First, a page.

Life’s not that bad

Posted: 07.19.04

When I think about what it was like to use a computer in the sixties compared to using a computer today it makes all those little problems we deal with every day seem kind of small. For instance, in '64 we had stroke writer displays, and computers that were built with magnetic core memory and integrated circuits that had only simple flip-flops. Graphics were only line drawings and were created either with tedious assembly language or with arcane Fortran. Only the elite had computer graphics, the primary applications being CAD and weapons simulation. The systems were time-shared (one main computer, several terminals); there was (at least one) operator of the main computer plus tech support for the terminal users. The main computer was as large as four to six refrigerators; the terminals looked like giant radar screens and they sat on a special table.

The screens were monochromatic (white or green), had simple text (dot matrix style) and only lines for graphics—no images, no fill. A main computer cost $100,000 to $250,000 (in 1964 dollars—about $2 million in today's money). The ARPANET (forerunner to the Internet) wasn't developed yet and data was exchanged over distance by a stack of punch cards or a reel of magnetic tape. Conversational graphics consoles were developed by General Motors (DAC-1) and MIT Lincoln Laboratories (Sketchpad), resulting in computer-aided design (CAD). Sketchpad used the first light pen, developed by Ivan Sutherland, and the IBM 7094 (the first commercial computer to use semiconductors) dominated scientific computing at the time; and researchers in England created the first computer with virtual memory. This computer was capable of 200 KFlops (your mobile phone is about 100 times more powerful).

Today, on a $1,500 portable PC we can create cinematic-quality graphics and produce images that are so lifelike they have to be studied to discern whether they are a photograph or not. These great advances are due to several influences including the semiconductor revolution driven by Moore's Law; the explosion in sales of PCs and associated devices; the shrinkage in the physical size and price of hard drives as they simultaneously quadruple in capacity; the abundance of cheap memory; the widespread use of high-level programming languages like C++; and the deployment of common user interfaces like Windows and Apple OS. Today programs and data travel at near the speed of light from and to anywhere in the world, and even our grandmothers are enjoying high-quality computer graphics such as games and email animations.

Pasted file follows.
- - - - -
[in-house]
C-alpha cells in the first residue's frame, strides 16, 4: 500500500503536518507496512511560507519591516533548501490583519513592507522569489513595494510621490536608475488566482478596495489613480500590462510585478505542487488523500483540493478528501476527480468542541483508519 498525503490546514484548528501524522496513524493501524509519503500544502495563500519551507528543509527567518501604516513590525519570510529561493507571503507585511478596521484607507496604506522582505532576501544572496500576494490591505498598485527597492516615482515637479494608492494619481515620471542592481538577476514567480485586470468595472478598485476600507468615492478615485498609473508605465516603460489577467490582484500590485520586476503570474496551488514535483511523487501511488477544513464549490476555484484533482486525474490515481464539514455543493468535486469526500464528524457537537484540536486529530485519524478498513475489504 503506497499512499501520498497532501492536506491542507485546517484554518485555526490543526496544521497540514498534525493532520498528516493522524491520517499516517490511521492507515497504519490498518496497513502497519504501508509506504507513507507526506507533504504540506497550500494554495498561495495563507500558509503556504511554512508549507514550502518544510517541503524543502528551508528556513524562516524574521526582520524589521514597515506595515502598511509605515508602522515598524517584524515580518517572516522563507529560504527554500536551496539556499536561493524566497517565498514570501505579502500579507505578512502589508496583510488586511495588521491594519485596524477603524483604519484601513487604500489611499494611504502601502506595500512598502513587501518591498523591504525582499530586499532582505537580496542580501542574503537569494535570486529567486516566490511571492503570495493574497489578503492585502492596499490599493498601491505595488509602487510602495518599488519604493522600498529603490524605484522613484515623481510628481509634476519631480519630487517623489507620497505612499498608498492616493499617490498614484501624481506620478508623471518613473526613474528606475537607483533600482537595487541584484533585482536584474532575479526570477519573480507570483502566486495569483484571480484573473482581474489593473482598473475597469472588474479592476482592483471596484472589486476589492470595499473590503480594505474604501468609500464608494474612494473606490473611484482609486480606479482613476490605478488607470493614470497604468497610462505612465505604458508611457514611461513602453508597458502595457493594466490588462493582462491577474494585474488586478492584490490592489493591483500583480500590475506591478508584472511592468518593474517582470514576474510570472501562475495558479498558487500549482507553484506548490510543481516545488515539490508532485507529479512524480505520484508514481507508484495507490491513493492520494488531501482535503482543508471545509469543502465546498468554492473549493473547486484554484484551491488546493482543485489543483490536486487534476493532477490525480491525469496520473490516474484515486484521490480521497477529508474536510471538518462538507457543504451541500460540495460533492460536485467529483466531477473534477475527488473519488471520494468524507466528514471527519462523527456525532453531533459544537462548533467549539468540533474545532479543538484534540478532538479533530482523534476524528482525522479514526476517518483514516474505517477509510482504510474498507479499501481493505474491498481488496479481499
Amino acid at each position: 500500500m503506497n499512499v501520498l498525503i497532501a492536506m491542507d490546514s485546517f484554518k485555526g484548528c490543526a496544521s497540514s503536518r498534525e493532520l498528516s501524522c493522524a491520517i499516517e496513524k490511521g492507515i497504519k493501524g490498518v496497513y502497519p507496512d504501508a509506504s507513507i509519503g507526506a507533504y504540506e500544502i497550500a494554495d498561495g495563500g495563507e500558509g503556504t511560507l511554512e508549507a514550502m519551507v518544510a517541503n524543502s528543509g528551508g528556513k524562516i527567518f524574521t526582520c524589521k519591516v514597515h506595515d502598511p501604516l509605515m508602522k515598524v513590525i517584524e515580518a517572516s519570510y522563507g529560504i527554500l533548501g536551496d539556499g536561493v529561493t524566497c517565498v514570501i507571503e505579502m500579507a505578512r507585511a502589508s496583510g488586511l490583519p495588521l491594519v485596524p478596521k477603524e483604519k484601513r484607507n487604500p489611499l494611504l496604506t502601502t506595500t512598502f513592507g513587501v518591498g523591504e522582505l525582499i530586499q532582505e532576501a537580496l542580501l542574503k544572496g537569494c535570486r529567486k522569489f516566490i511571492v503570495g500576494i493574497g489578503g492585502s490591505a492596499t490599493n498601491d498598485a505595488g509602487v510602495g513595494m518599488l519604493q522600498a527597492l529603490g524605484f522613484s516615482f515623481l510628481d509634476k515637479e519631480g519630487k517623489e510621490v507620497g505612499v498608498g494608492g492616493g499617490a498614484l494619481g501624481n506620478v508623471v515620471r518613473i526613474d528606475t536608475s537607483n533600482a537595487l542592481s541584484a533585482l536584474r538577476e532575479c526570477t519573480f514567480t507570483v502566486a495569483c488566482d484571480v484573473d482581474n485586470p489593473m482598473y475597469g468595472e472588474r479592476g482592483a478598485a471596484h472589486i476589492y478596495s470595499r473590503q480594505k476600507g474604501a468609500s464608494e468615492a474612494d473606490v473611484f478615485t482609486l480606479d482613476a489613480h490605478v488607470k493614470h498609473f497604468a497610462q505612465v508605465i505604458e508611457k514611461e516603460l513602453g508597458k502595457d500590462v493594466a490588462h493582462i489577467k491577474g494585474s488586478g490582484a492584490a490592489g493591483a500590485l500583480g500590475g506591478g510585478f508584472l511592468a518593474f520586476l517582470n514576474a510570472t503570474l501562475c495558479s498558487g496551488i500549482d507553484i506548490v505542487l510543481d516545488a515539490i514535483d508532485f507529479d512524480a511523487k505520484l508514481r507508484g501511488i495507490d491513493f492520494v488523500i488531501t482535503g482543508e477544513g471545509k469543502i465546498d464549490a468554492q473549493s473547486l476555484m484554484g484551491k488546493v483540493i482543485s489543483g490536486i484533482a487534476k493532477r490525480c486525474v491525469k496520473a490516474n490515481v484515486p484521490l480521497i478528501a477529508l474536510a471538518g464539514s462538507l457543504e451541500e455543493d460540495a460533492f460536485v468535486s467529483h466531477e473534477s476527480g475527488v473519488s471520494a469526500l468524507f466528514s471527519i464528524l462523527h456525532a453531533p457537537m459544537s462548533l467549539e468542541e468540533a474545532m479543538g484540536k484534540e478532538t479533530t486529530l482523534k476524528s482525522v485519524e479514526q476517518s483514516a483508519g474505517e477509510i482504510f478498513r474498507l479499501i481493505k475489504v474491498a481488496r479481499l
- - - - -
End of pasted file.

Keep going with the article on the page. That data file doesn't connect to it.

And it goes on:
Now of that what is the most significant CG event? Assuming all of the infrastructure was a given (i.e., we all have low-cost powerful computers with high-level programming languages, plenty of memory, and great displays), then the one thing that gave CG a big kick was texture mapping. It spawned, or enabled mipmapping, anisotropic filtering, bi- and tri-linear filtering, full-scene anti-aliasing, and new exploitations of alpha plane techniques. If you asked the graphics chip producers the question they would, without hesitation, say programmable shaders.

So I guess the answer is two-fold: texture mapping and shaders. In addition to the super-duper graphics available today to the masses, we also have video and amazing audio at our disposal. I'm sitting in the redwoods on the north central coast of California writing this with just electricity and water as modern conveniences available, yet I'm not lacking for modern entertainment because I have my trusty Evo N800w mobile workstation (talk about prying it from my cold, dead fingers)—I'm playing a CD on it whilst I type, and later we're going to watch a DVD movie on a ZD 7000 HP mobile media center. The screen is a super-wide, high-res, 17 inches, and I can remember as a kid watching TV on a black-and-white 15-inch screen, so don't give me that snotty lean-back argument—this will be just fine, thank you. And, the scalers in the GPU on this machine will de-interlace and make the movie look great and run smoothly, and if the electricity goes out we'll run it on its batteries. We brought our entire music collection on a Creative Zen portable audio player and we'll run it through the boombox up here. I'm telling you, life ain't bad; take a moment and appreciate how far we've come and what we've accomplished.